U.S. Capitol Building

U.S. Capitol Building (Credit: ak_phuong / Getty Images Plus)

Affordable housing advocates remain hopeful that a historic investment in homes for vulnerable older adults is on the horizon, following the release of a proposal by the Senate Appropriations Committee on Monday.

The Senate Appropriations Committee’s fiscal year 2022 Transportation, Housing and Urban Development funding bill, one of nine released by the committee, includes more than $51 billion for rental assistance programs that provide housing assistance for five million vulnerable households — more than half of which are led by older adults or individuals with disabilities. 

Specifically, the bill includes $1.2 billion for Section 202 Housing for the Elderly and Section 811 Housing for Persons with Disabilities programs, $101 million more than fiscal 2021.

The measure also includes a historic $851 million increase for capital funds to address maintenance needs and priority capital improvements. Those include remediation of housing-related health hazards and energy efficiency improvements.

LeadingAge Vice President of Housing Policy Linda Couch called this a victory. The Senate bill also includes $44 million for new Section 202 homes. The House HUD bill, passed July 29, included $205 million for new Section 202 homes.

Salary, retention help

Service coordinators also stand to benefit from the Senate bill, which provides $125 million for renewing contracts for affordable housing service coordinators, using the funds for salaries and retention. Language in the House bill allows funding to be used for hiring new service coordinators.

A report on the Senate bill noted that service coordinator retention rates have declined as educational requirements have increased, whereas salaries have remained stagnant.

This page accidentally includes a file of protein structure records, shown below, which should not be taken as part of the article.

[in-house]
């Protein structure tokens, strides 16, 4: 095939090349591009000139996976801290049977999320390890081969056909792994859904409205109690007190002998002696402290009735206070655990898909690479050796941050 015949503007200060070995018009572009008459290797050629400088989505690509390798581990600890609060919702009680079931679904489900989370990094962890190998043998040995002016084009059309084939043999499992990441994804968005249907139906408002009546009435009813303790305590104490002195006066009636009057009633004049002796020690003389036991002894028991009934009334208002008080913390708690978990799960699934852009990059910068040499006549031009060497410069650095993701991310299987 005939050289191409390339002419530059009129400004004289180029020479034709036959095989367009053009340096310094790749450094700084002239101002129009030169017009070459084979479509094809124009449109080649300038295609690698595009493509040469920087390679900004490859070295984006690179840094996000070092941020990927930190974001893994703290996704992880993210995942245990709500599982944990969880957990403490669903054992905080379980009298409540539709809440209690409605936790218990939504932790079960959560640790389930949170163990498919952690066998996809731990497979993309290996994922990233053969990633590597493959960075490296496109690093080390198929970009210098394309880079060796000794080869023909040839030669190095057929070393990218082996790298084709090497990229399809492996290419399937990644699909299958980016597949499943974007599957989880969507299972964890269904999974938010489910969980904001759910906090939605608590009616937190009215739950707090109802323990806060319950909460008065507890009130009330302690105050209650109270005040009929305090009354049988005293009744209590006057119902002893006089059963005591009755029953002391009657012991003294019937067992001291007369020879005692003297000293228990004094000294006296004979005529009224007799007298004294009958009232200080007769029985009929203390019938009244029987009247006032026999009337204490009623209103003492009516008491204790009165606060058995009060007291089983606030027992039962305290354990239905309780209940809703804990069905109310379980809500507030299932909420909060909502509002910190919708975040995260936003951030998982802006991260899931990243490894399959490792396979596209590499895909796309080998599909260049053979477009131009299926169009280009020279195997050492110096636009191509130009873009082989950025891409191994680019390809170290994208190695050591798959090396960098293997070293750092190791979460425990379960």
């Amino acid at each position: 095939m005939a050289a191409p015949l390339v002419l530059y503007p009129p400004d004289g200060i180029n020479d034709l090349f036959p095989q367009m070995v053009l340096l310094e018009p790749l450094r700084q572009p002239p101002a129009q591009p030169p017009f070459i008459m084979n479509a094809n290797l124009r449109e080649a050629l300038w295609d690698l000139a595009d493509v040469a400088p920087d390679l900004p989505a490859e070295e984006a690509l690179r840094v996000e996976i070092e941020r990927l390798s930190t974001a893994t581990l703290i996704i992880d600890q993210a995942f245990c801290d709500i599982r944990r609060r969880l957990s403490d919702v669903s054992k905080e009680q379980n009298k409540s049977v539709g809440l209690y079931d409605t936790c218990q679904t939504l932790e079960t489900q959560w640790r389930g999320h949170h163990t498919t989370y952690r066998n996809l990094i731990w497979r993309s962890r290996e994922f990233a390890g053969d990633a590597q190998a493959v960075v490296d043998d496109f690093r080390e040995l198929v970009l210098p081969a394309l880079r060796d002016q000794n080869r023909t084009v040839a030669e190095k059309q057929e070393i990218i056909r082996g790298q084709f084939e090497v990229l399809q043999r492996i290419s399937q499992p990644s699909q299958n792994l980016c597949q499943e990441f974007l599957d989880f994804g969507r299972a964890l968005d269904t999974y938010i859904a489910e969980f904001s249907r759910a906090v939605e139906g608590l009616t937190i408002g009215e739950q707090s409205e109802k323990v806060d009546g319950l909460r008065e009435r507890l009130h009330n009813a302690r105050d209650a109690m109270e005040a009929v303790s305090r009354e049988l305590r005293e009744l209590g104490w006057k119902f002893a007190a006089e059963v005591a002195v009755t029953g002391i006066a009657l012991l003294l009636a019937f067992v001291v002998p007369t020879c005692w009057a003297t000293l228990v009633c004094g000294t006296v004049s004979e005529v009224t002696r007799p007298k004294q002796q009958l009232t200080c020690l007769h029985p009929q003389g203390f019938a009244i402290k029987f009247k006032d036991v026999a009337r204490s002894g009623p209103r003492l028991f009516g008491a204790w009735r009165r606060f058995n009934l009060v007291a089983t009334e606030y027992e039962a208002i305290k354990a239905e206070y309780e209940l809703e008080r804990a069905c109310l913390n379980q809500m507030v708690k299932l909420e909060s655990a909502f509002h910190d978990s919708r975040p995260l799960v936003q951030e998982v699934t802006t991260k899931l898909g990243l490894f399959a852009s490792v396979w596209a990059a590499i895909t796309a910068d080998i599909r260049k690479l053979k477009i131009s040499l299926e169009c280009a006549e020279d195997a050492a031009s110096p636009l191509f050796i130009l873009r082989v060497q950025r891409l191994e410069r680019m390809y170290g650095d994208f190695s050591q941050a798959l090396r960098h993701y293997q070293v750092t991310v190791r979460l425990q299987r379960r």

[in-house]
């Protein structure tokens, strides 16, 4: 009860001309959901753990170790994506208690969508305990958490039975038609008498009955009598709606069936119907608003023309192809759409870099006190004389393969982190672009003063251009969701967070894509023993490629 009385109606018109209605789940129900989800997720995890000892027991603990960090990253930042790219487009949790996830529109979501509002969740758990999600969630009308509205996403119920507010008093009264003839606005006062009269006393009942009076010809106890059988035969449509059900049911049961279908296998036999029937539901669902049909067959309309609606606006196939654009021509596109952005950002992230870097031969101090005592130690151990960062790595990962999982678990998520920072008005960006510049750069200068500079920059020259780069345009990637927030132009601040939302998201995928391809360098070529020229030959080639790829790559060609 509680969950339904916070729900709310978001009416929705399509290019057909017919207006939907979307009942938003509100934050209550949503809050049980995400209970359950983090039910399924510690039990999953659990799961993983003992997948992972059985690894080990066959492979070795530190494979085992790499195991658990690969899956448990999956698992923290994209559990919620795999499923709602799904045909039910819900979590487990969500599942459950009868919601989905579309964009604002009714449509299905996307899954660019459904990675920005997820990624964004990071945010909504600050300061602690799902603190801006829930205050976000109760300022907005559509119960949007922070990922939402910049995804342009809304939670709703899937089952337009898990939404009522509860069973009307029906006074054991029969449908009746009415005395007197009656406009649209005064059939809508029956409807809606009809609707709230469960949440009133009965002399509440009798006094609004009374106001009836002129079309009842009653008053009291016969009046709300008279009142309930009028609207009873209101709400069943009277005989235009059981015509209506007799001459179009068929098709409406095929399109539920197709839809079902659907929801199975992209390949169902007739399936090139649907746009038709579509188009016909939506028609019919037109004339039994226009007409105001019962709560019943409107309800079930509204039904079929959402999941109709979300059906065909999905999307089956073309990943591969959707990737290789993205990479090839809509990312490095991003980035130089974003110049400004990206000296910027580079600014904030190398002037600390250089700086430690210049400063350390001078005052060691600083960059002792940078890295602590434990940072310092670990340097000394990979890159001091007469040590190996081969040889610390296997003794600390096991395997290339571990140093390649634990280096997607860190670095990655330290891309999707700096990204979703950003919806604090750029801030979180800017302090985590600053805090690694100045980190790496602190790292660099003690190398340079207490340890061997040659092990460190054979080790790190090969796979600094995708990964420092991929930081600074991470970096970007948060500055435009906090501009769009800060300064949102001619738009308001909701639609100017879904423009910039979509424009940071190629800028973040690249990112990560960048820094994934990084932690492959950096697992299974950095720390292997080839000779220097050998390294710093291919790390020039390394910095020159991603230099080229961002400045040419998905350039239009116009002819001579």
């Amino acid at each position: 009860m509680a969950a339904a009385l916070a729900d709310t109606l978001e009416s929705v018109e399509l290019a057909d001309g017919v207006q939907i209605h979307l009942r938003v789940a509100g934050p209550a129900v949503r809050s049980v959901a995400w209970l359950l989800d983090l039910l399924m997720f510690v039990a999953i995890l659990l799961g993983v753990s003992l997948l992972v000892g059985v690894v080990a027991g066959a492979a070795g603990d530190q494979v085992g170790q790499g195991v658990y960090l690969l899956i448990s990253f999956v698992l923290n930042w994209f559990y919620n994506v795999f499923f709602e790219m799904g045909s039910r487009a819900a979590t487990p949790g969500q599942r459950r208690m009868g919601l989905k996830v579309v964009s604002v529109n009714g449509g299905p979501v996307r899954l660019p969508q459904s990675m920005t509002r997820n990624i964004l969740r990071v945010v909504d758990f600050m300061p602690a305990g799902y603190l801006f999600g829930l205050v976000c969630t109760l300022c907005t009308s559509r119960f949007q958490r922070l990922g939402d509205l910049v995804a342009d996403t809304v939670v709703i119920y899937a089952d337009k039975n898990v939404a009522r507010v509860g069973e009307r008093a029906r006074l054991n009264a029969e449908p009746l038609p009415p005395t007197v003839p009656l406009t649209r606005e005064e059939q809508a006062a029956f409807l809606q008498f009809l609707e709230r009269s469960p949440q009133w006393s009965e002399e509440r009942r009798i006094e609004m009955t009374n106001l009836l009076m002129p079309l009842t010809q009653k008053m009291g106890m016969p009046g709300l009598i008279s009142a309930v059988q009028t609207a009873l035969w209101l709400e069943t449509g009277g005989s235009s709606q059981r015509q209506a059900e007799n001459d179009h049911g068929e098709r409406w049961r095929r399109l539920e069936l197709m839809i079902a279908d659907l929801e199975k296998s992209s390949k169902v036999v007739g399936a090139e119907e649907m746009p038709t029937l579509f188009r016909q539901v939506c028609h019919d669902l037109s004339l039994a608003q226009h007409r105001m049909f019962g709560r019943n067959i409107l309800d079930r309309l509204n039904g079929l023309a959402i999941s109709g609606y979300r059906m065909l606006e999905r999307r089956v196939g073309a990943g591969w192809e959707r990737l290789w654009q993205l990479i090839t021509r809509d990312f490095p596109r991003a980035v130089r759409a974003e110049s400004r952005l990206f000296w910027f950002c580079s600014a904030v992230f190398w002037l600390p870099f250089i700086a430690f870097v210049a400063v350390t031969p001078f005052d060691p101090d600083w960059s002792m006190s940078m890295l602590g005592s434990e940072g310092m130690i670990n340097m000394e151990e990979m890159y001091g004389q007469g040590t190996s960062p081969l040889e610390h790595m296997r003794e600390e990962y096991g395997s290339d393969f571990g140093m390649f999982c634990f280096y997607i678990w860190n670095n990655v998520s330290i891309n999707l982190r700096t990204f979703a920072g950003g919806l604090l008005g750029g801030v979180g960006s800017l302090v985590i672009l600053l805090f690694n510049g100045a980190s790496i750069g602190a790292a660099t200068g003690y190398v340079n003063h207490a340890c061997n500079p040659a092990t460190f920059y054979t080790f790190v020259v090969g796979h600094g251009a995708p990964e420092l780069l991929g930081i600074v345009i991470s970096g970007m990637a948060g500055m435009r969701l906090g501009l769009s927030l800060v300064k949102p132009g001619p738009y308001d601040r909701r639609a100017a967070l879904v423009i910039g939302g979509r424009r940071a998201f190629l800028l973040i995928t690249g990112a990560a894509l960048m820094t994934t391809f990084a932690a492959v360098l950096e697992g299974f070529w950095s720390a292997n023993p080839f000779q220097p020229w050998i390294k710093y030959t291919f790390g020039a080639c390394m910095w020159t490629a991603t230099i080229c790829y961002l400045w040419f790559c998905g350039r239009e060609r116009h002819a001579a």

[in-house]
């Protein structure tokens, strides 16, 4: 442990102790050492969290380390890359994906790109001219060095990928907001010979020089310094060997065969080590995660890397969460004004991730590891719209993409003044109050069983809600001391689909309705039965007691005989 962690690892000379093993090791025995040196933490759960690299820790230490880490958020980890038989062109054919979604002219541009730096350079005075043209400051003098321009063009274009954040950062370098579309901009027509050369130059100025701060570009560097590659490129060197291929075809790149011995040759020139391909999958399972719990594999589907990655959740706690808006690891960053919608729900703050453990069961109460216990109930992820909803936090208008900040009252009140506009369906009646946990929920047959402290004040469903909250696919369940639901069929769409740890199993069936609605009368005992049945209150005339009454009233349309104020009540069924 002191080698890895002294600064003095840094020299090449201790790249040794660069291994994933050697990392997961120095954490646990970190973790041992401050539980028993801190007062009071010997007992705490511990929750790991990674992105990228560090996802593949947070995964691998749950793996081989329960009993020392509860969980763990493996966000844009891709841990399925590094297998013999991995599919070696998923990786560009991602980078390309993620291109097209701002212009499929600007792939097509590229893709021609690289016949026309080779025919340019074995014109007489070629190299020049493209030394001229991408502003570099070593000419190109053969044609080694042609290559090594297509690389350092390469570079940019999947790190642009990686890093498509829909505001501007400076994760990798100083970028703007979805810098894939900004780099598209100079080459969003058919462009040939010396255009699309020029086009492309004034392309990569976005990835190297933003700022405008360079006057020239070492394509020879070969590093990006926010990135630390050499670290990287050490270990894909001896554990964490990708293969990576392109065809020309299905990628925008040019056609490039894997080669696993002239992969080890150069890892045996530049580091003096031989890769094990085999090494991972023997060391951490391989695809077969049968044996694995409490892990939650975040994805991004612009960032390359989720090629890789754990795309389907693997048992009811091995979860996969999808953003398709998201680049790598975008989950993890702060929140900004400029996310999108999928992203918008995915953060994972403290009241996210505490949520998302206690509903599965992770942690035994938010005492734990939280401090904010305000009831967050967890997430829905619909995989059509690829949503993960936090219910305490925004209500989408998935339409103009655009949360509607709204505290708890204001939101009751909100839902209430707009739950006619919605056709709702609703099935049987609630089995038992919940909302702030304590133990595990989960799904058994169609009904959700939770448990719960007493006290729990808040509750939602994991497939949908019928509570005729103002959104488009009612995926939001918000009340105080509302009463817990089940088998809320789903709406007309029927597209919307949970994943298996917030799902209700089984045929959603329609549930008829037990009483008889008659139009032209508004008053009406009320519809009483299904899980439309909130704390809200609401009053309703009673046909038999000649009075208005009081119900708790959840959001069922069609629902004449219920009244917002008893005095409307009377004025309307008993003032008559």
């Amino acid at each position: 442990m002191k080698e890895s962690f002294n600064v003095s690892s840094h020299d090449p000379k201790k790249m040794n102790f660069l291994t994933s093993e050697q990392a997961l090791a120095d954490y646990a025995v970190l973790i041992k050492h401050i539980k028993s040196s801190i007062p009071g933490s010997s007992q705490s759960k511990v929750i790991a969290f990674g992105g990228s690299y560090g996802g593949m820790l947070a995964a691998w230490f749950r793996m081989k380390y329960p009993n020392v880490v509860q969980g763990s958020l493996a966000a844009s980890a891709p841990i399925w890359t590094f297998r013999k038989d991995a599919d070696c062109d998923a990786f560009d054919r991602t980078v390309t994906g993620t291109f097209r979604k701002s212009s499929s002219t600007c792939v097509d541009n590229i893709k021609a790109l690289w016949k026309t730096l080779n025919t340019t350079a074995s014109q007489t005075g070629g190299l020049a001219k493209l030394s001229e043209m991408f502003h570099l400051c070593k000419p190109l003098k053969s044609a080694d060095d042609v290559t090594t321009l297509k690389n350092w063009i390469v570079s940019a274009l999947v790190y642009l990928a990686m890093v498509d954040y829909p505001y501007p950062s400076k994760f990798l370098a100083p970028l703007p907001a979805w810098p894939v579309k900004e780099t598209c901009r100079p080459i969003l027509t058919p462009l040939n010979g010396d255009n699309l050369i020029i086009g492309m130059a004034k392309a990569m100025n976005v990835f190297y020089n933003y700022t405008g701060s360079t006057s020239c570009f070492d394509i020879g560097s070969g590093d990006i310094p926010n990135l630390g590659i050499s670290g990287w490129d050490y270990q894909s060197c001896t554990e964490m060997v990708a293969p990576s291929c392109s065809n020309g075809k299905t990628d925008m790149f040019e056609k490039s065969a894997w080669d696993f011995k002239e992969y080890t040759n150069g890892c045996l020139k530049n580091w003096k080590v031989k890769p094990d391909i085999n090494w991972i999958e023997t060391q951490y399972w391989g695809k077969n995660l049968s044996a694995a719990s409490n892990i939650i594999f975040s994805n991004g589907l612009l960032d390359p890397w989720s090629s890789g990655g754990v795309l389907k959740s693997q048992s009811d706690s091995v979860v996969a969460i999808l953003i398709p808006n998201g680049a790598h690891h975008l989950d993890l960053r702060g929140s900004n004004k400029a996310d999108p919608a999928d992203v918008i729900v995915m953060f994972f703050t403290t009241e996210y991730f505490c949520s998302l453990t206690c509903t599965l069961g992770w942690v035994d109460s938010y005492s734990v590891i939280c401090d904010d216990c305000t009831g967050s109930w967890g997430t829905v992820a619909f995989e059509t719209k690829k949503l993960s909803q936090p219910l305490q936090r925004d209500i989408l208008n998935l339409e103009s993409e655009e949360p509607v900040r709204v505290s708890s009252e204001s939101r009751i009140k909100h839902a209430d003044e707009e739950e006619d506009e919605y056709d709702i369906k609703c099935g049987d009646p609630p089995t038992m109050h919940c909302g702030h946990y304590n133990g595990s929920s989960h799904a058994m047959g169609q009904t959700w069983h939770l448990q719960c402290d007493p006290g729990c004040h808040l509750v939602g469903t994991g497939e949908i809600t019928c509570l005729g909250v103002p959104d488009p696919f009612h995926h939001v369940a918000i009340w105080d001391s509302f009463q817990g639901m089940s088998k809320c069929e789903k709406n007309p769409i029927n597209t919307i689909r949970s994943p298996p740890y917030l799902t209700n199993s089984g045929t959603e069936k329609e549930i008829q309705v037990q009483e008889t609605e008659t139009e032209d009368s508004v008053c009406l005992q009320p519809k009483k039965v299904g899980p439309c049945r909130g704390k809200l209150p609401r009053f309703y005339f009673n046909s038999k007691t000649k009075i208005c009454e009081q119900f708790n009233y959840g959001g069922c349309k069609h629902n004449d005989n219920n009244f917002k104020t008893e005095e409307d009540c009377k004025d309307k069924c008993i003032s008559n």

“This turnover not only disrupts the ability of the department to provide grants that are utilized each year, but also breaks needed continuity in low-income elderly households’ access to supportive services,” the report reads. “The committee encourages the department to continue its ongoing work to improve retention rates by allowing grantees to increase salaries for service coordinators to market-appropriate rates, where justified.”

About half of all Section 202 communities — and all new Section 202 communities — have a service coordinator on site to assess resident needs, connect residents to services and monitor service delivery, according to Couch. She added that service coordinators lower hospital use, increase primary care use, and successfully reach high-risk populations. Their work, Couch said, results in fewer nursing home transfers.

Fiscal year 2022 began Oct. 21, but the federal government is operating on a continuing resolution that maintains program funding at FY21 levels through Dec. 3. While the House passed each of its FY22 appropriations bills, the Senate has not passed any, including the HUD funding bill. 

Build Back Better support

On a related note, Couch submitted a statement Tuesday for an upcoming House Committee on Financial Services hearing on the Build Back Better Act’s $327 billion investments in affordable housing programs.

Committee Chair Maxine Waters (D-CA) included $2.4 billion for HUD’s Section 202 program in the committee’s Build Back Better housing package. 

“For older adult households on housing waiting lists and the many more who don’t even bother getting on a waiting list or cannot do so because the waiting list is closed, the solution is to expand the supply of affordable senior housing,” the statement reads. “HUD’s Section 202 Supportive Housing for the Elderly program provides not only the affordable housing, but also the connection to services and supports. A significant expansion of this program is decades overdue.”

Couch said the funds would build about 37,500 Section 202 homes, fund new service coordinators and help states better target health and support resources to affordable senior housing residents, “making aging in community a reality instead of a pipe dream.”

More than 1.9 million older adults are housed through HUD programs.